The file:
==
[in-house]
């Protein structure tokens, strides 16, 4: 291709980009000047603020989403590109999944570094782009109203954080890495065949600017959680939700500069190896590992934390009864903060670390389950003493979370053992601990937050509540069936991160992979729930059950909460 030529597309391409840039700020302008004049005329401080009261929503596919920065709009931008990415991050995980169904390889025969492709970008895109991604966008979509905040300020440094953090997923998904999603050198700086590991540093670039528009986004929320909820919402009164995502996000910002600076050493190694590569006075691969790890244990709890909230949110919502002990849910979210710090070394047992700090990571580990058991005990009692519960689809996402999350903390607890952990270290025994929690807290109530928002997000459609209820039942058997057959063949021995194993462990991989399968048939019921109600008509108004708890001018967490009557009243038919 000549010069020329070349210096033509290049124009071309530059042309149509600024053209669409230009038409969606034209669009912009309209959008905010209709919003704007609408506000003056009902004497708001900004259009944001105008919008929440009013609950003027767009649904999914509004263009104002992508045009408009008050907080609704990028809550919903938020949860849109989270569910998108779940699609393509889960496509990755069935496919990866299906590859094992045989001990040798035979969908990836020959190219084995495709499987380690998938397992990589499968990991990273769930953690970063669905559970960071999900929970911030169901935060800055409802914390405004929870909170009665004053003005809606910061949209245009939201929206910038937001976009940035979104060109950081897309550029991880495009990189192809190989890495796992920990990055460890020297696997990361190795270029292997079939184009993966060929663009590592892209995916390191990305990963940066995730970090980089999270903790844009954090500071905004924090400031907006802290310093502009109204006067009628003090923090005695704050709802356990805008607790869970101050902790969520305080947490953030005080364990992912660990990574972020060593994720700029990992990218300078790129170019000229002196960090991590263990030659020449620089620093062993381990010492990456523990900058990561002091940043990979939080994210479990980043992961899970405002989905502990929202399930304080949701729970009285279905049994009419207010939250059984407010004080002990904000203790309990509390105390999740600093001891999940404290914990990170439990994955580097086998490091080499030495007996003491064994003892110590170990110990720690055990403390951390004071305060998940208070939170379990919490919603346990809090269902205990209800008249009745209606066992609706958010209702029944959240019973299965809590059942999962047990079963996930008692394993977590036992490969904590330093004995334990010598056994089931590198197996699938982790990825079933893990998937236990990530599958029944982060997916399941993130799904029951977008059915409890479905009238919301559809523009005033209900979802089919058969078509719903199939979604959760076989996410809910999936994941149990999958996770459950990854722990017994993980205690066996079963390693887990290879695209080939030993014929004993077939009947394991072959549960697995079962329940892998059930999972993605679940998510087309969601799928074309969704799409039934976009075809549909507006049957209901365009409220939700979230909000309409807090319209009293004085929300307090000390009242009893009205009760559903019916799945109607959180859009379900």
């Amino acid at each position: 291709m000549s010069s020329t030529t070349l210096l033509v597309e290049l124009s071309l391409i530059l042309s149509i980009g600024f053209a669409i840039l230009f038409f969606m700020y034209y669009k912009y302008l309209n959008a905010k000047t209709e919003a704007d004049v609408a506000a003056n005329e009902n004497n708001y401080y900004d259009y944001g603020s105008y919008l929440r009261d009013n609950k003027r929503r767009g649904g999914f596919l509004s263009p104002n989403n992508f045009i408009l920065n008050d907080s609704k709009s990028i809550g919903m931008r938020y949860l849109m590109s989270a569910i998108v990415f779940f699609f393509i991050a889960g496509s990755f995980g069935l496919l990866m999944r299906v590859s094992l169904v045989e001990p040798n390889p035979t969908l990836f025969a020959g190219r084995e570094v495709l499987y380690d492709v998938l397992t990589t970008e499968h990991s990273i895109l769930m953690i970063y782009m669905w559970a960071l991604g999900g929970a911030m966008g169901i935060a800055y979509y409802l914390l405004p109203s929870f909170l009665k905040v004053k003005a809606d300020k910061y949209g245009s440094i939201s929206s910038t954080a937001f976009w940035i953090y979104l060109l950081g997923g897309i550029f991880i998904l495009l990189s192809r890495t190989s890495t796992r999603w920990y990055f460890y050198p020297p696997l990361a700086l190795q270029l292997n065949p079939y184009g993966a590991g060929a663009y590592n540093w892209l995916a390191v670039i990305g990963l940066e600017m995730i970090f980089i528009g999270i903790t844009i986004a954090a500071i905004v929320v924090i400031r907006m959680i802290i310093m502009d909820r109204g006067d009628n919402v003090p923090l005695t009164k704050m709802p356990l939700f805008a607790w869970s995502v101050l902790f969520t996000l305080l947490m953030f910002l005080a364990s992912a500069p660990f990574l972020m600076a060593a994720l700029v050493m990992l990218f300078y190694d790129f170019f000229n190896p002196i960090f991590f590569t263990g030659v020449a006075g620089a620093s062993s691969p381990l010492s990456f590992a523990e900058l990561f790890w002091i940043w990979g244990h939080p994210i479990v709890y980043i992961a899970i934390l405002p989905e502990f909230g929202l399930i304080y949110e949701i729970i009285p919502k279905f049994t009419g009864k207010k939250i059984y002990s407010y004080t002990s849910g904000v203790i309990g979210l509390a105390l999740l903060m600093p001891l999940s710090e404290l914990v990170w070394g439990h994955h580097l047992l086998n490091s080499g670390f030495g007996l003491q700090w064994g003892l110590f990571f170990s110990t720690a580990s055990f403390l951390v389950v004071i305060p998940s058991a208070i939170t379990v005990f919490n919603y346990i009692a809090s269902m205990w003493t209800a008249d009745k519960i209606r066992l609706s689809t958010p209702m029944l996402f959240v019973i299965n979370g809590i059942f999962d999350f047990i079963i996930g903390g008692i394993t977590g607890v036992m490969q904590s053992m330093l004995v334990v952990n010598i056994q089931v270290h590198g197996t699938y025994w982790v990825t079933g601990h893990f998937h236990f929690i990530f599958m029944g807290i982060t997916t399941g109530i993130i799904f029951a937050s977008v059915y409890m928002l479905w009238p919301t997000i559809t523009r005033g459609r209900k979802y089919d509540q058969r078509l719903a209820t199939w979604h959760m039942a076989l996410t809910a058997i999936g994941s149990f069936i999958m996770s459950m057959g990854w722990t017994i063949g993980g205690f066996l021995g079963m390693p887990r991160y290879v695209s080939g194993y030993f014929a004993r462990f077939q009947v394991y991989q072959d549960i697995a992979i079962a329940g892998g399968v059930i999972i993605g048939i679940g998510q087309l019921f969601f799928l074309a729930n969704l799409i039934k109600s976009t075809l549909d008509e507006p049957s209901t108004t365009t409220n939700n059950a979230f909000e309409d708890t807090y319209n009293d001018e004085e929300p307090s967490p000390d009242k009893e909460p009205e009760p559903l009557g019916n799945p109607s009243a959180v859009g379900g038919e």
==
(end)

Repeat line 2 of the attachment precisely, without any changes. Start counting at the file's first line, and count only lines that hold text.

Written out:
């Protein structure tokens, strides 16, 4: 291709980009000047603020989403590109999944570094782009109203954080890495065949600017959680939700500069190896590992934390009864903060670390389950003493979370053992601990937050509540069936991160992979729930059950909460 030529597309391409840039700020302008004049005329401080009261929503596919920065709009931008990415991050995980169904390889025969492709970008895109991604966008979509905040300020440094953090997923998904999603050198700086590991540093670039528009986004929320909820919402009164995502996000910002600076050493190694590569006075691969790890244990709890909230949110919502002990849910979210710090070394047992700090990571580990058991005990009692519960689809996402999350903390607890952990270290025994929690807290109530928002997000459609209820039942058997057959063949021995194993462990991989399968048939019921109600008509108004708890001018967490009557009243038919 000549010069020329070349210096033509290049124009071309530059042309149509600024053209669409230009038409969606034209669009912009309209959008905010209709919003704007609408506000003056009902004497708001900004259009944001105008919008929440009013609950003027767009649904999914509004263009104002992508045009408009008050907080609704990028809550919903938020949860849109989270569910998108779940699609393509889960496509990755069935496919990866299906590859094992045989001990040798035979969908990836020959190219084995495709499987380690998938397992990589499968990991990273769930953690970063669905559970960071999900929970911030169901935060800055409802914390405004929870909170009665004053003005809606910061949209245009939201929206910038937001976009940035979104060109950081897309550029991880495009990189192809190989890495796992920990990055460890020297696997990361190795270029292997079939184009993966060929663009590592892209995916390191990305990963940066995730970090980089999270903790844009954090500071905004924090400031907006802290310093502009109204006067009628003090923090005695704050709802356990805008607790869970101050902790969520305080947490953030005080364990992912660990990574972020060593994720700029990992990218300078790129170019000229002196960090991590263990030659020449620089620093062993381990010492990456523990900058990561002091940043990979939080994210479990980043992961899970405002989905502990929202399930304080949701729970009285279905049994009419207010939250059984407010004080002990904000203790309990509390105390999740600093001891999940404290914990990170439990994955580097086998490091080499030495007996003491064994003892110590170990110990720690055990403390951390004071305060998940208070939170379990919490919603346990809090269902205990209800008249009745209606066992609706958010209702029944959240019973299965809590059942999962047990079963996930008692394993977590036992490969904590330093004995334990010598056994089931590198197996699938982790990825079933893990998937236990990530599958029944982060997916399941993130799904029951977008059915409890479905009238919301559809523009005033209900979802089919058969078509719903199939979604959760076989996410809910999936994941149990999958996770459950990854722990017994993980205690066996079963390693887990290879695209080939030993014929004993077939009947394991072959549960697995079962329940892998059930999972993605679940998510087309969601799928074309969704799409039934976009075809549909507006049957209901365009409220939700979230909000309409807090319209009293004085929300307090000390009242009893009205009760559903019916799945109607959180859009379900």